Prod: EveryWhere Films
Director: Pablo Pinedo Bóveda
Type: Feature Length Documentary – 87′ – B&W
Format: DVCPRO HD 720 25p
Aspect Ratio: 2.38:1
Noma is a young black woman that represents a huge portion of the post-apartheid South African youth: surviving with a precarious job, living in a township in Cape Town, renting a shack that she shares with four other people: her two sons, her cousin and her younger brother. She is a strong woman who carries stoically the charge of being a single mother with two children; one of whom is a semi-paraplegic and blind disabled baby. What she wants, is to improve her life and her family’s life. Her obstacles are: the harsh life she’s already living, dealing with poverty and a disabled child. Added to this, the struggle of building a new house in a recent slum, facing violent evictions and consequently the possibility of loss of money invested in building materials. Together with her in the same situation there’s a group of people, who becomes a multitude after a while. This first little group approaches the already existent and combatant Marikana settlement dwellers in Philippi East, a suburb of Cape Town, for advice and guidance because the land they intend to occupy is adjacent to them. The Marikana settlement dwellers already faced evictions the precedent year and their case in court is still pending. After the meeting the people decide to occupy soon. They are the first group that starts to build the new settlement. Out of nowhere, built among rubbish and putrefactive skulls left in a flesh waste dumping area, a few dozen shacks emerge. First eviction, some houses are demolished. During that time Noma organises her materials, by the time she joins the new slum there are already hundreds of structures. Second eviction. Noma’s shack gets destroyed together with many others. A succession of meetings and organisational gatherings for more building happens, but the situation becomes orderly disorganised with a constant river of bakkies bringing materials to load the massive flood of shacks all over the previously vacant land. Noma in order to get materials again, makes the decision to purchase the structure she is currently living in, in Khayelitsha. Demolishing it and bringing those materials to the new settlement, building her new house for the second time. She does so partially but the next day a violent eviction occurs, this time Law Enforcement officers fire live ammunition. In the media the coverage of the events is generally a negation of the facts, along with some comments from online readers denigrating the slum settlers. Fortunately Noma conserves the shack, continuing her life: house-keeping, nurturing and working at the chicken restaurant kitchen.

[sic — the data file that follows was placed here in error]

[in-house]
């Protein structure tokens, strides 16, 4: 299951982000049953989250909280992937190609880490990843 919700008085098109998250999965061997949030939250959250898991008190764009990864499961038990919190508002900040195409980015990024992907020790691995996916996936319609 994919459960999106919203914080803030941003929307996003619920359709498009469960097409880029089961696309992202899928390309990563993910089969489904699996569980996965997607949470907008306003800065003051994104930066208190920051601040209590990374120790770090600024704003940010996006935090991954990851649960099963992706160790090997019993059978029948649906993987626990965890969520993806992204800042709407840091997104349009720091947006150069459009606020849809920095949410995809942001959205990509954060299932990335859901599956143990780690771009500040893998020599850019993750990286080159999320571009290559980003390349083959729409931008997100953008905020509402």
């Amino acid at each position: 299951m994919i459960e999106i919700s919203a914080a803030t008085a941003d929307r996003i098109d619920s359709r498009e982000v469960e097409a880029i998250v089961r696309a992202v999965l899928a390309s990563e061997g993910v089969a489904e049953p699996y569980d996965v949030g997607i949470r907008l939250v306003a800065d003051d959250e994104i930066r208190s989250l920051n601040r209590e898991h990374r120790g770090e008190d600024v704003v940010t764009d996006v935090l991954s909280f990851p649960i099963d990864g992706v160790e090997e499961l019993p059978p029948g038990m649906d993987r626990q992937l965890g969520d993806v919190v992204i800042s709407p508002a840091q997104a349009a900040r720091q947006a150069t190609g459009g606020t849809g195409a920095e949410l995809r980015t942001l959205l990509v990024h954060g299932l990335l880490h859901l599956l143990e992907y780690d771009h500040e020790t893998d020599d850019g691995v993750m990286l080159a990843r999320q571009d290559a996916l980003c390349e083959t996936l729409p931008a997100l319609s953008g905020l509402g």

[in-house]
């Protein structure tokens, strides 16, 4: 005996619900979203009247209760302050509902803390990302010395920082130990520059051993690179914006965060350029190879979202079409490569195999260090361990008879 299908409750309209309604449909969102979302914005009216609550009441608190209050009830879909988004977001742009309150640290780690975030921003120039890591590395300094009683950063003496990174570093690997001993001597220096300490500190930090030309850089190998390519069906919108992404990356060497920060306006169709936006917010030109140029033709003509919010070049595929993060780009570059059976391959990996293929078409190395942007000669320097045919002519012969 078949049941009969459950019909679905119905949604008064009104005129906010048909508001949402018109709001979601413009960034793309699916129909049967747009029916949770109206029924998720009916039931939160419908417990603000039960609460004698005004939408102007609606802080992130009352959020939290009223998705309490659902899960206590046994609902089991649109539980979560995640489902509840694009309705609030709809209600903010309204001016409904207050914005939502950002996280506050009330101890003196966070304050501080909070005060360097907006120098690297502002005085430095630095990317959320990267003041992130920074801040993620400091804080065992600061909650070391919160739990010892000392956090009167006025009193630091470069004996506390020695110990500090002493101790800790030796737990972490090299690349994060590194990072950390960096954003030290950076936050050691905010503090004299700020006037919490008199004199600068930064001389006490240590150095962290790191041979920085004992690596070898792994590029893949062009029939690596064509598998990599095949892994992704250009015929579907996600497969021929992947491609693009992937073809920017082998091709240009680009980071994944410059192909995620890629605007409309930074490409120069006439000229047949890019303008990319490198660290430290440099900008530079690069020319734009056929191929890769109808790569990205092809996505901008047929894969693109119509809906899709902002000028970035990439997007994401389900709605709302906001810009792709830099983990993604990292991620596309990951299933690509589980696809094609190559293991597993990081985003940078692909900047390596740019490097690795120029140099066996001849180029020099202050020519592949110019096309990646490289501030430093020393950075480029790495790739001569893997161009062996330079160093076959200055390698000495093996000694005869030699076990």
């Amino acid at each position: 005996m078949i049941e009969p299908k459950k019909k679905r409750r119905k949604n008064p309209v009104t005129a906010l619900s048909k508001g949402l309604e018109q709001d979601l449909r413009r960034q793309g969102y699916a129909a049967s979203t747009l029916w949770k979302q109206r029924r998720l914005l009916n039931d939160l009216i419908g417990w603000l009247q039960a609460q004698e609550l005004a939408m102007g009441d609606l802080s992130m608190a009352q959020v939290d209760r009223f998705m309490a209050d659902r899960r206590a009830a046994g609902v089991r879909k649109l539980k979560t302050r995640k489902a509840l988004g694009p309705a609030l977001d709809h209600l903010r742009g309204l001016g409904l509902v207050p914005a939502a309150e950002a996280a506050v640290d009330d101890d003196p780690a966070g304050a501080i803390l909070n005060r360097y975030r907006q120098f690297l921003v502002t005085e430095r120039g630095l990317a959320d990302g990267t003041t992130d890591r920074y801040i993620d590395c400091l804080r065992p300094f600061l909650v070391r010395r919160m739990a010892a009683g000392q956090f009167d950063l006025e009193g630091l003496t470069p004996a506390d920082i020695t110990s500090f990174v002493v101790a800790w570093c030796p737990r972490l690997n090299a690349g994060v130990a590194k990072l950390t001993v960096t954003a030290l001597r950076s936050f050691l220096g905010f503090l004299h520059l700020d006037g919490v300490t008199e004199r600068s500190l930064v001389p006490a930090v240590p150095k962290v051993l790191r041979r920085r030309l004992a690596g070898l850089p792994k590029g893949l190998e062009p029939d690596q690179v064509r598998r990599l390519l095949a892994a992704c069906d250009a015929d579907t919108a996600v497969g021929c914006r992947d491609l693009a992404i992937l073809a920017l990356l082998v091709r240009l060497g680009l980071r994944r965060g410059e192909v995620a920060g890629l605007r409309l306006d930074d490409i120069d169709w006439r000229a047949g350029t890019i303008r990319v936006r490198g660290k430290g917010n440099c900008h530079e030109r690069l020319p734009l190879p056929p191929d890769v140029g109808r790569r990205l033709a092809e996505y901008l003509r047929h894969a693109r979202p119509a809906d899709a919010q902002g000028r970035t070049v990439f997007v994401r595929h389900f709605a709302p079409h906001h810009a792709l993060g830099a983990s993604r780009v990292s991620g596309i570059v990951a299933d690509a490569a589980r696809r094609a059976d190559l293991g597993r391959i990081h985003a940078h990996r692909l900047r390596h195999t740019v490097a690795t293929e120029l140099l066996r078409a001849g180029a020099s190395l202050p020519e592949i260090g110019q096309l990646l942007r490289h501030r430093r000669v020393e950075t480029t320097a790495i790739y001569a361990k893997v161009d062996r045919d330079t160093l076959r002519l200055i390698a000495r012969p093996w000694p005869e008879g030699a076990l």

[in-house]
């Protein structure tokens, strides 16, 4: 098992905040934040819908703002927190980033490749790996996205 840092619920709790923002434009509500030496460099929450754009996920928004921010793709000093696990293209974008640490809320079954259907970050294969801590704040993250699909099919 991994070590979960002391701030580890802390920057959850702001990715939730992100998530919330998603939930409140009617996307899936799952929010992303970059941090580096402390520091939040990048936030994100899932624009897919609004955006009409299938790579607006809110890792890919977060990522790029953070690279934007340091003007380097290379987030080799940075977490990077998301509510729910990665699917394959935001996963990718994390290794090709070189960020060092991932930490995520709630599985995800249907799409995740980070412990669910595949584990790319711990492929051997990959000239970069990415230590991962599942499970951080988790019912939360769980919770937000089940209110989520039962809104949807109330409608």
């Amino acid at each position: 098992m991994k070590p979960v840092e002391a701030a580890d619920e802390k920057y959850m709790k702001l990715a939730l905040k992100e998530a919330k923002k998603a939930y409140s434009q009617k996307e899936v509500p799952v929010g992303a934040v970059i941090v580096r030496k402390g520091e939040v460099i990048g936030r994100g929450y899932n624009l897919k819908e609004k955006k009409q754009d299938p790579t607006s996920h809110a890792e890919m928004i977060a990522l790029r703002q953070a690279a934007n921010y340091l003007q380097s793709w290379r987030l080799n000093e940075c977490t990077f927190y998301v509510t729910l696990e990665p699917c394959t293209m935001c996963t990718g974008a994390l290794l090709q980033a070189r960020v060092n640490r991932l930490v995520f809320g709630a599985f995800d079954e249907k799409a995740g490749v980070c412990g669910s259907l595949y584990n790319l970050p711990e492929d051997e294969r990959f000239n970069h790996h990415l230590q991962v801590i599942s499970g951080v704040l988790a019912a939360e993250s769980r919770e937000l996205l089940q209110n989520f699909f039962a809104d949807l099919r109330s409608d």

The style of the documentary is a mix between observational and cinema veritè. The documentary film will be shot entirely handheld, with a 50mm focal length for all the scenes to maintain the aesthetic. Creating long sequences following the character and the events, without any spoken words of interviews to camera. The selection of the black and white appearance is based on several reasons: the homogeneity that the grey spectrum provides to the images, the inevitable remembrance and comparison with images from the repressor Apartheid regime, the similarities that the black and white provides to the piece as a neo-realistic genre. Like one of those captivating Italian films from the 1950’s. And finally, the inherent beauty of the absence of color.
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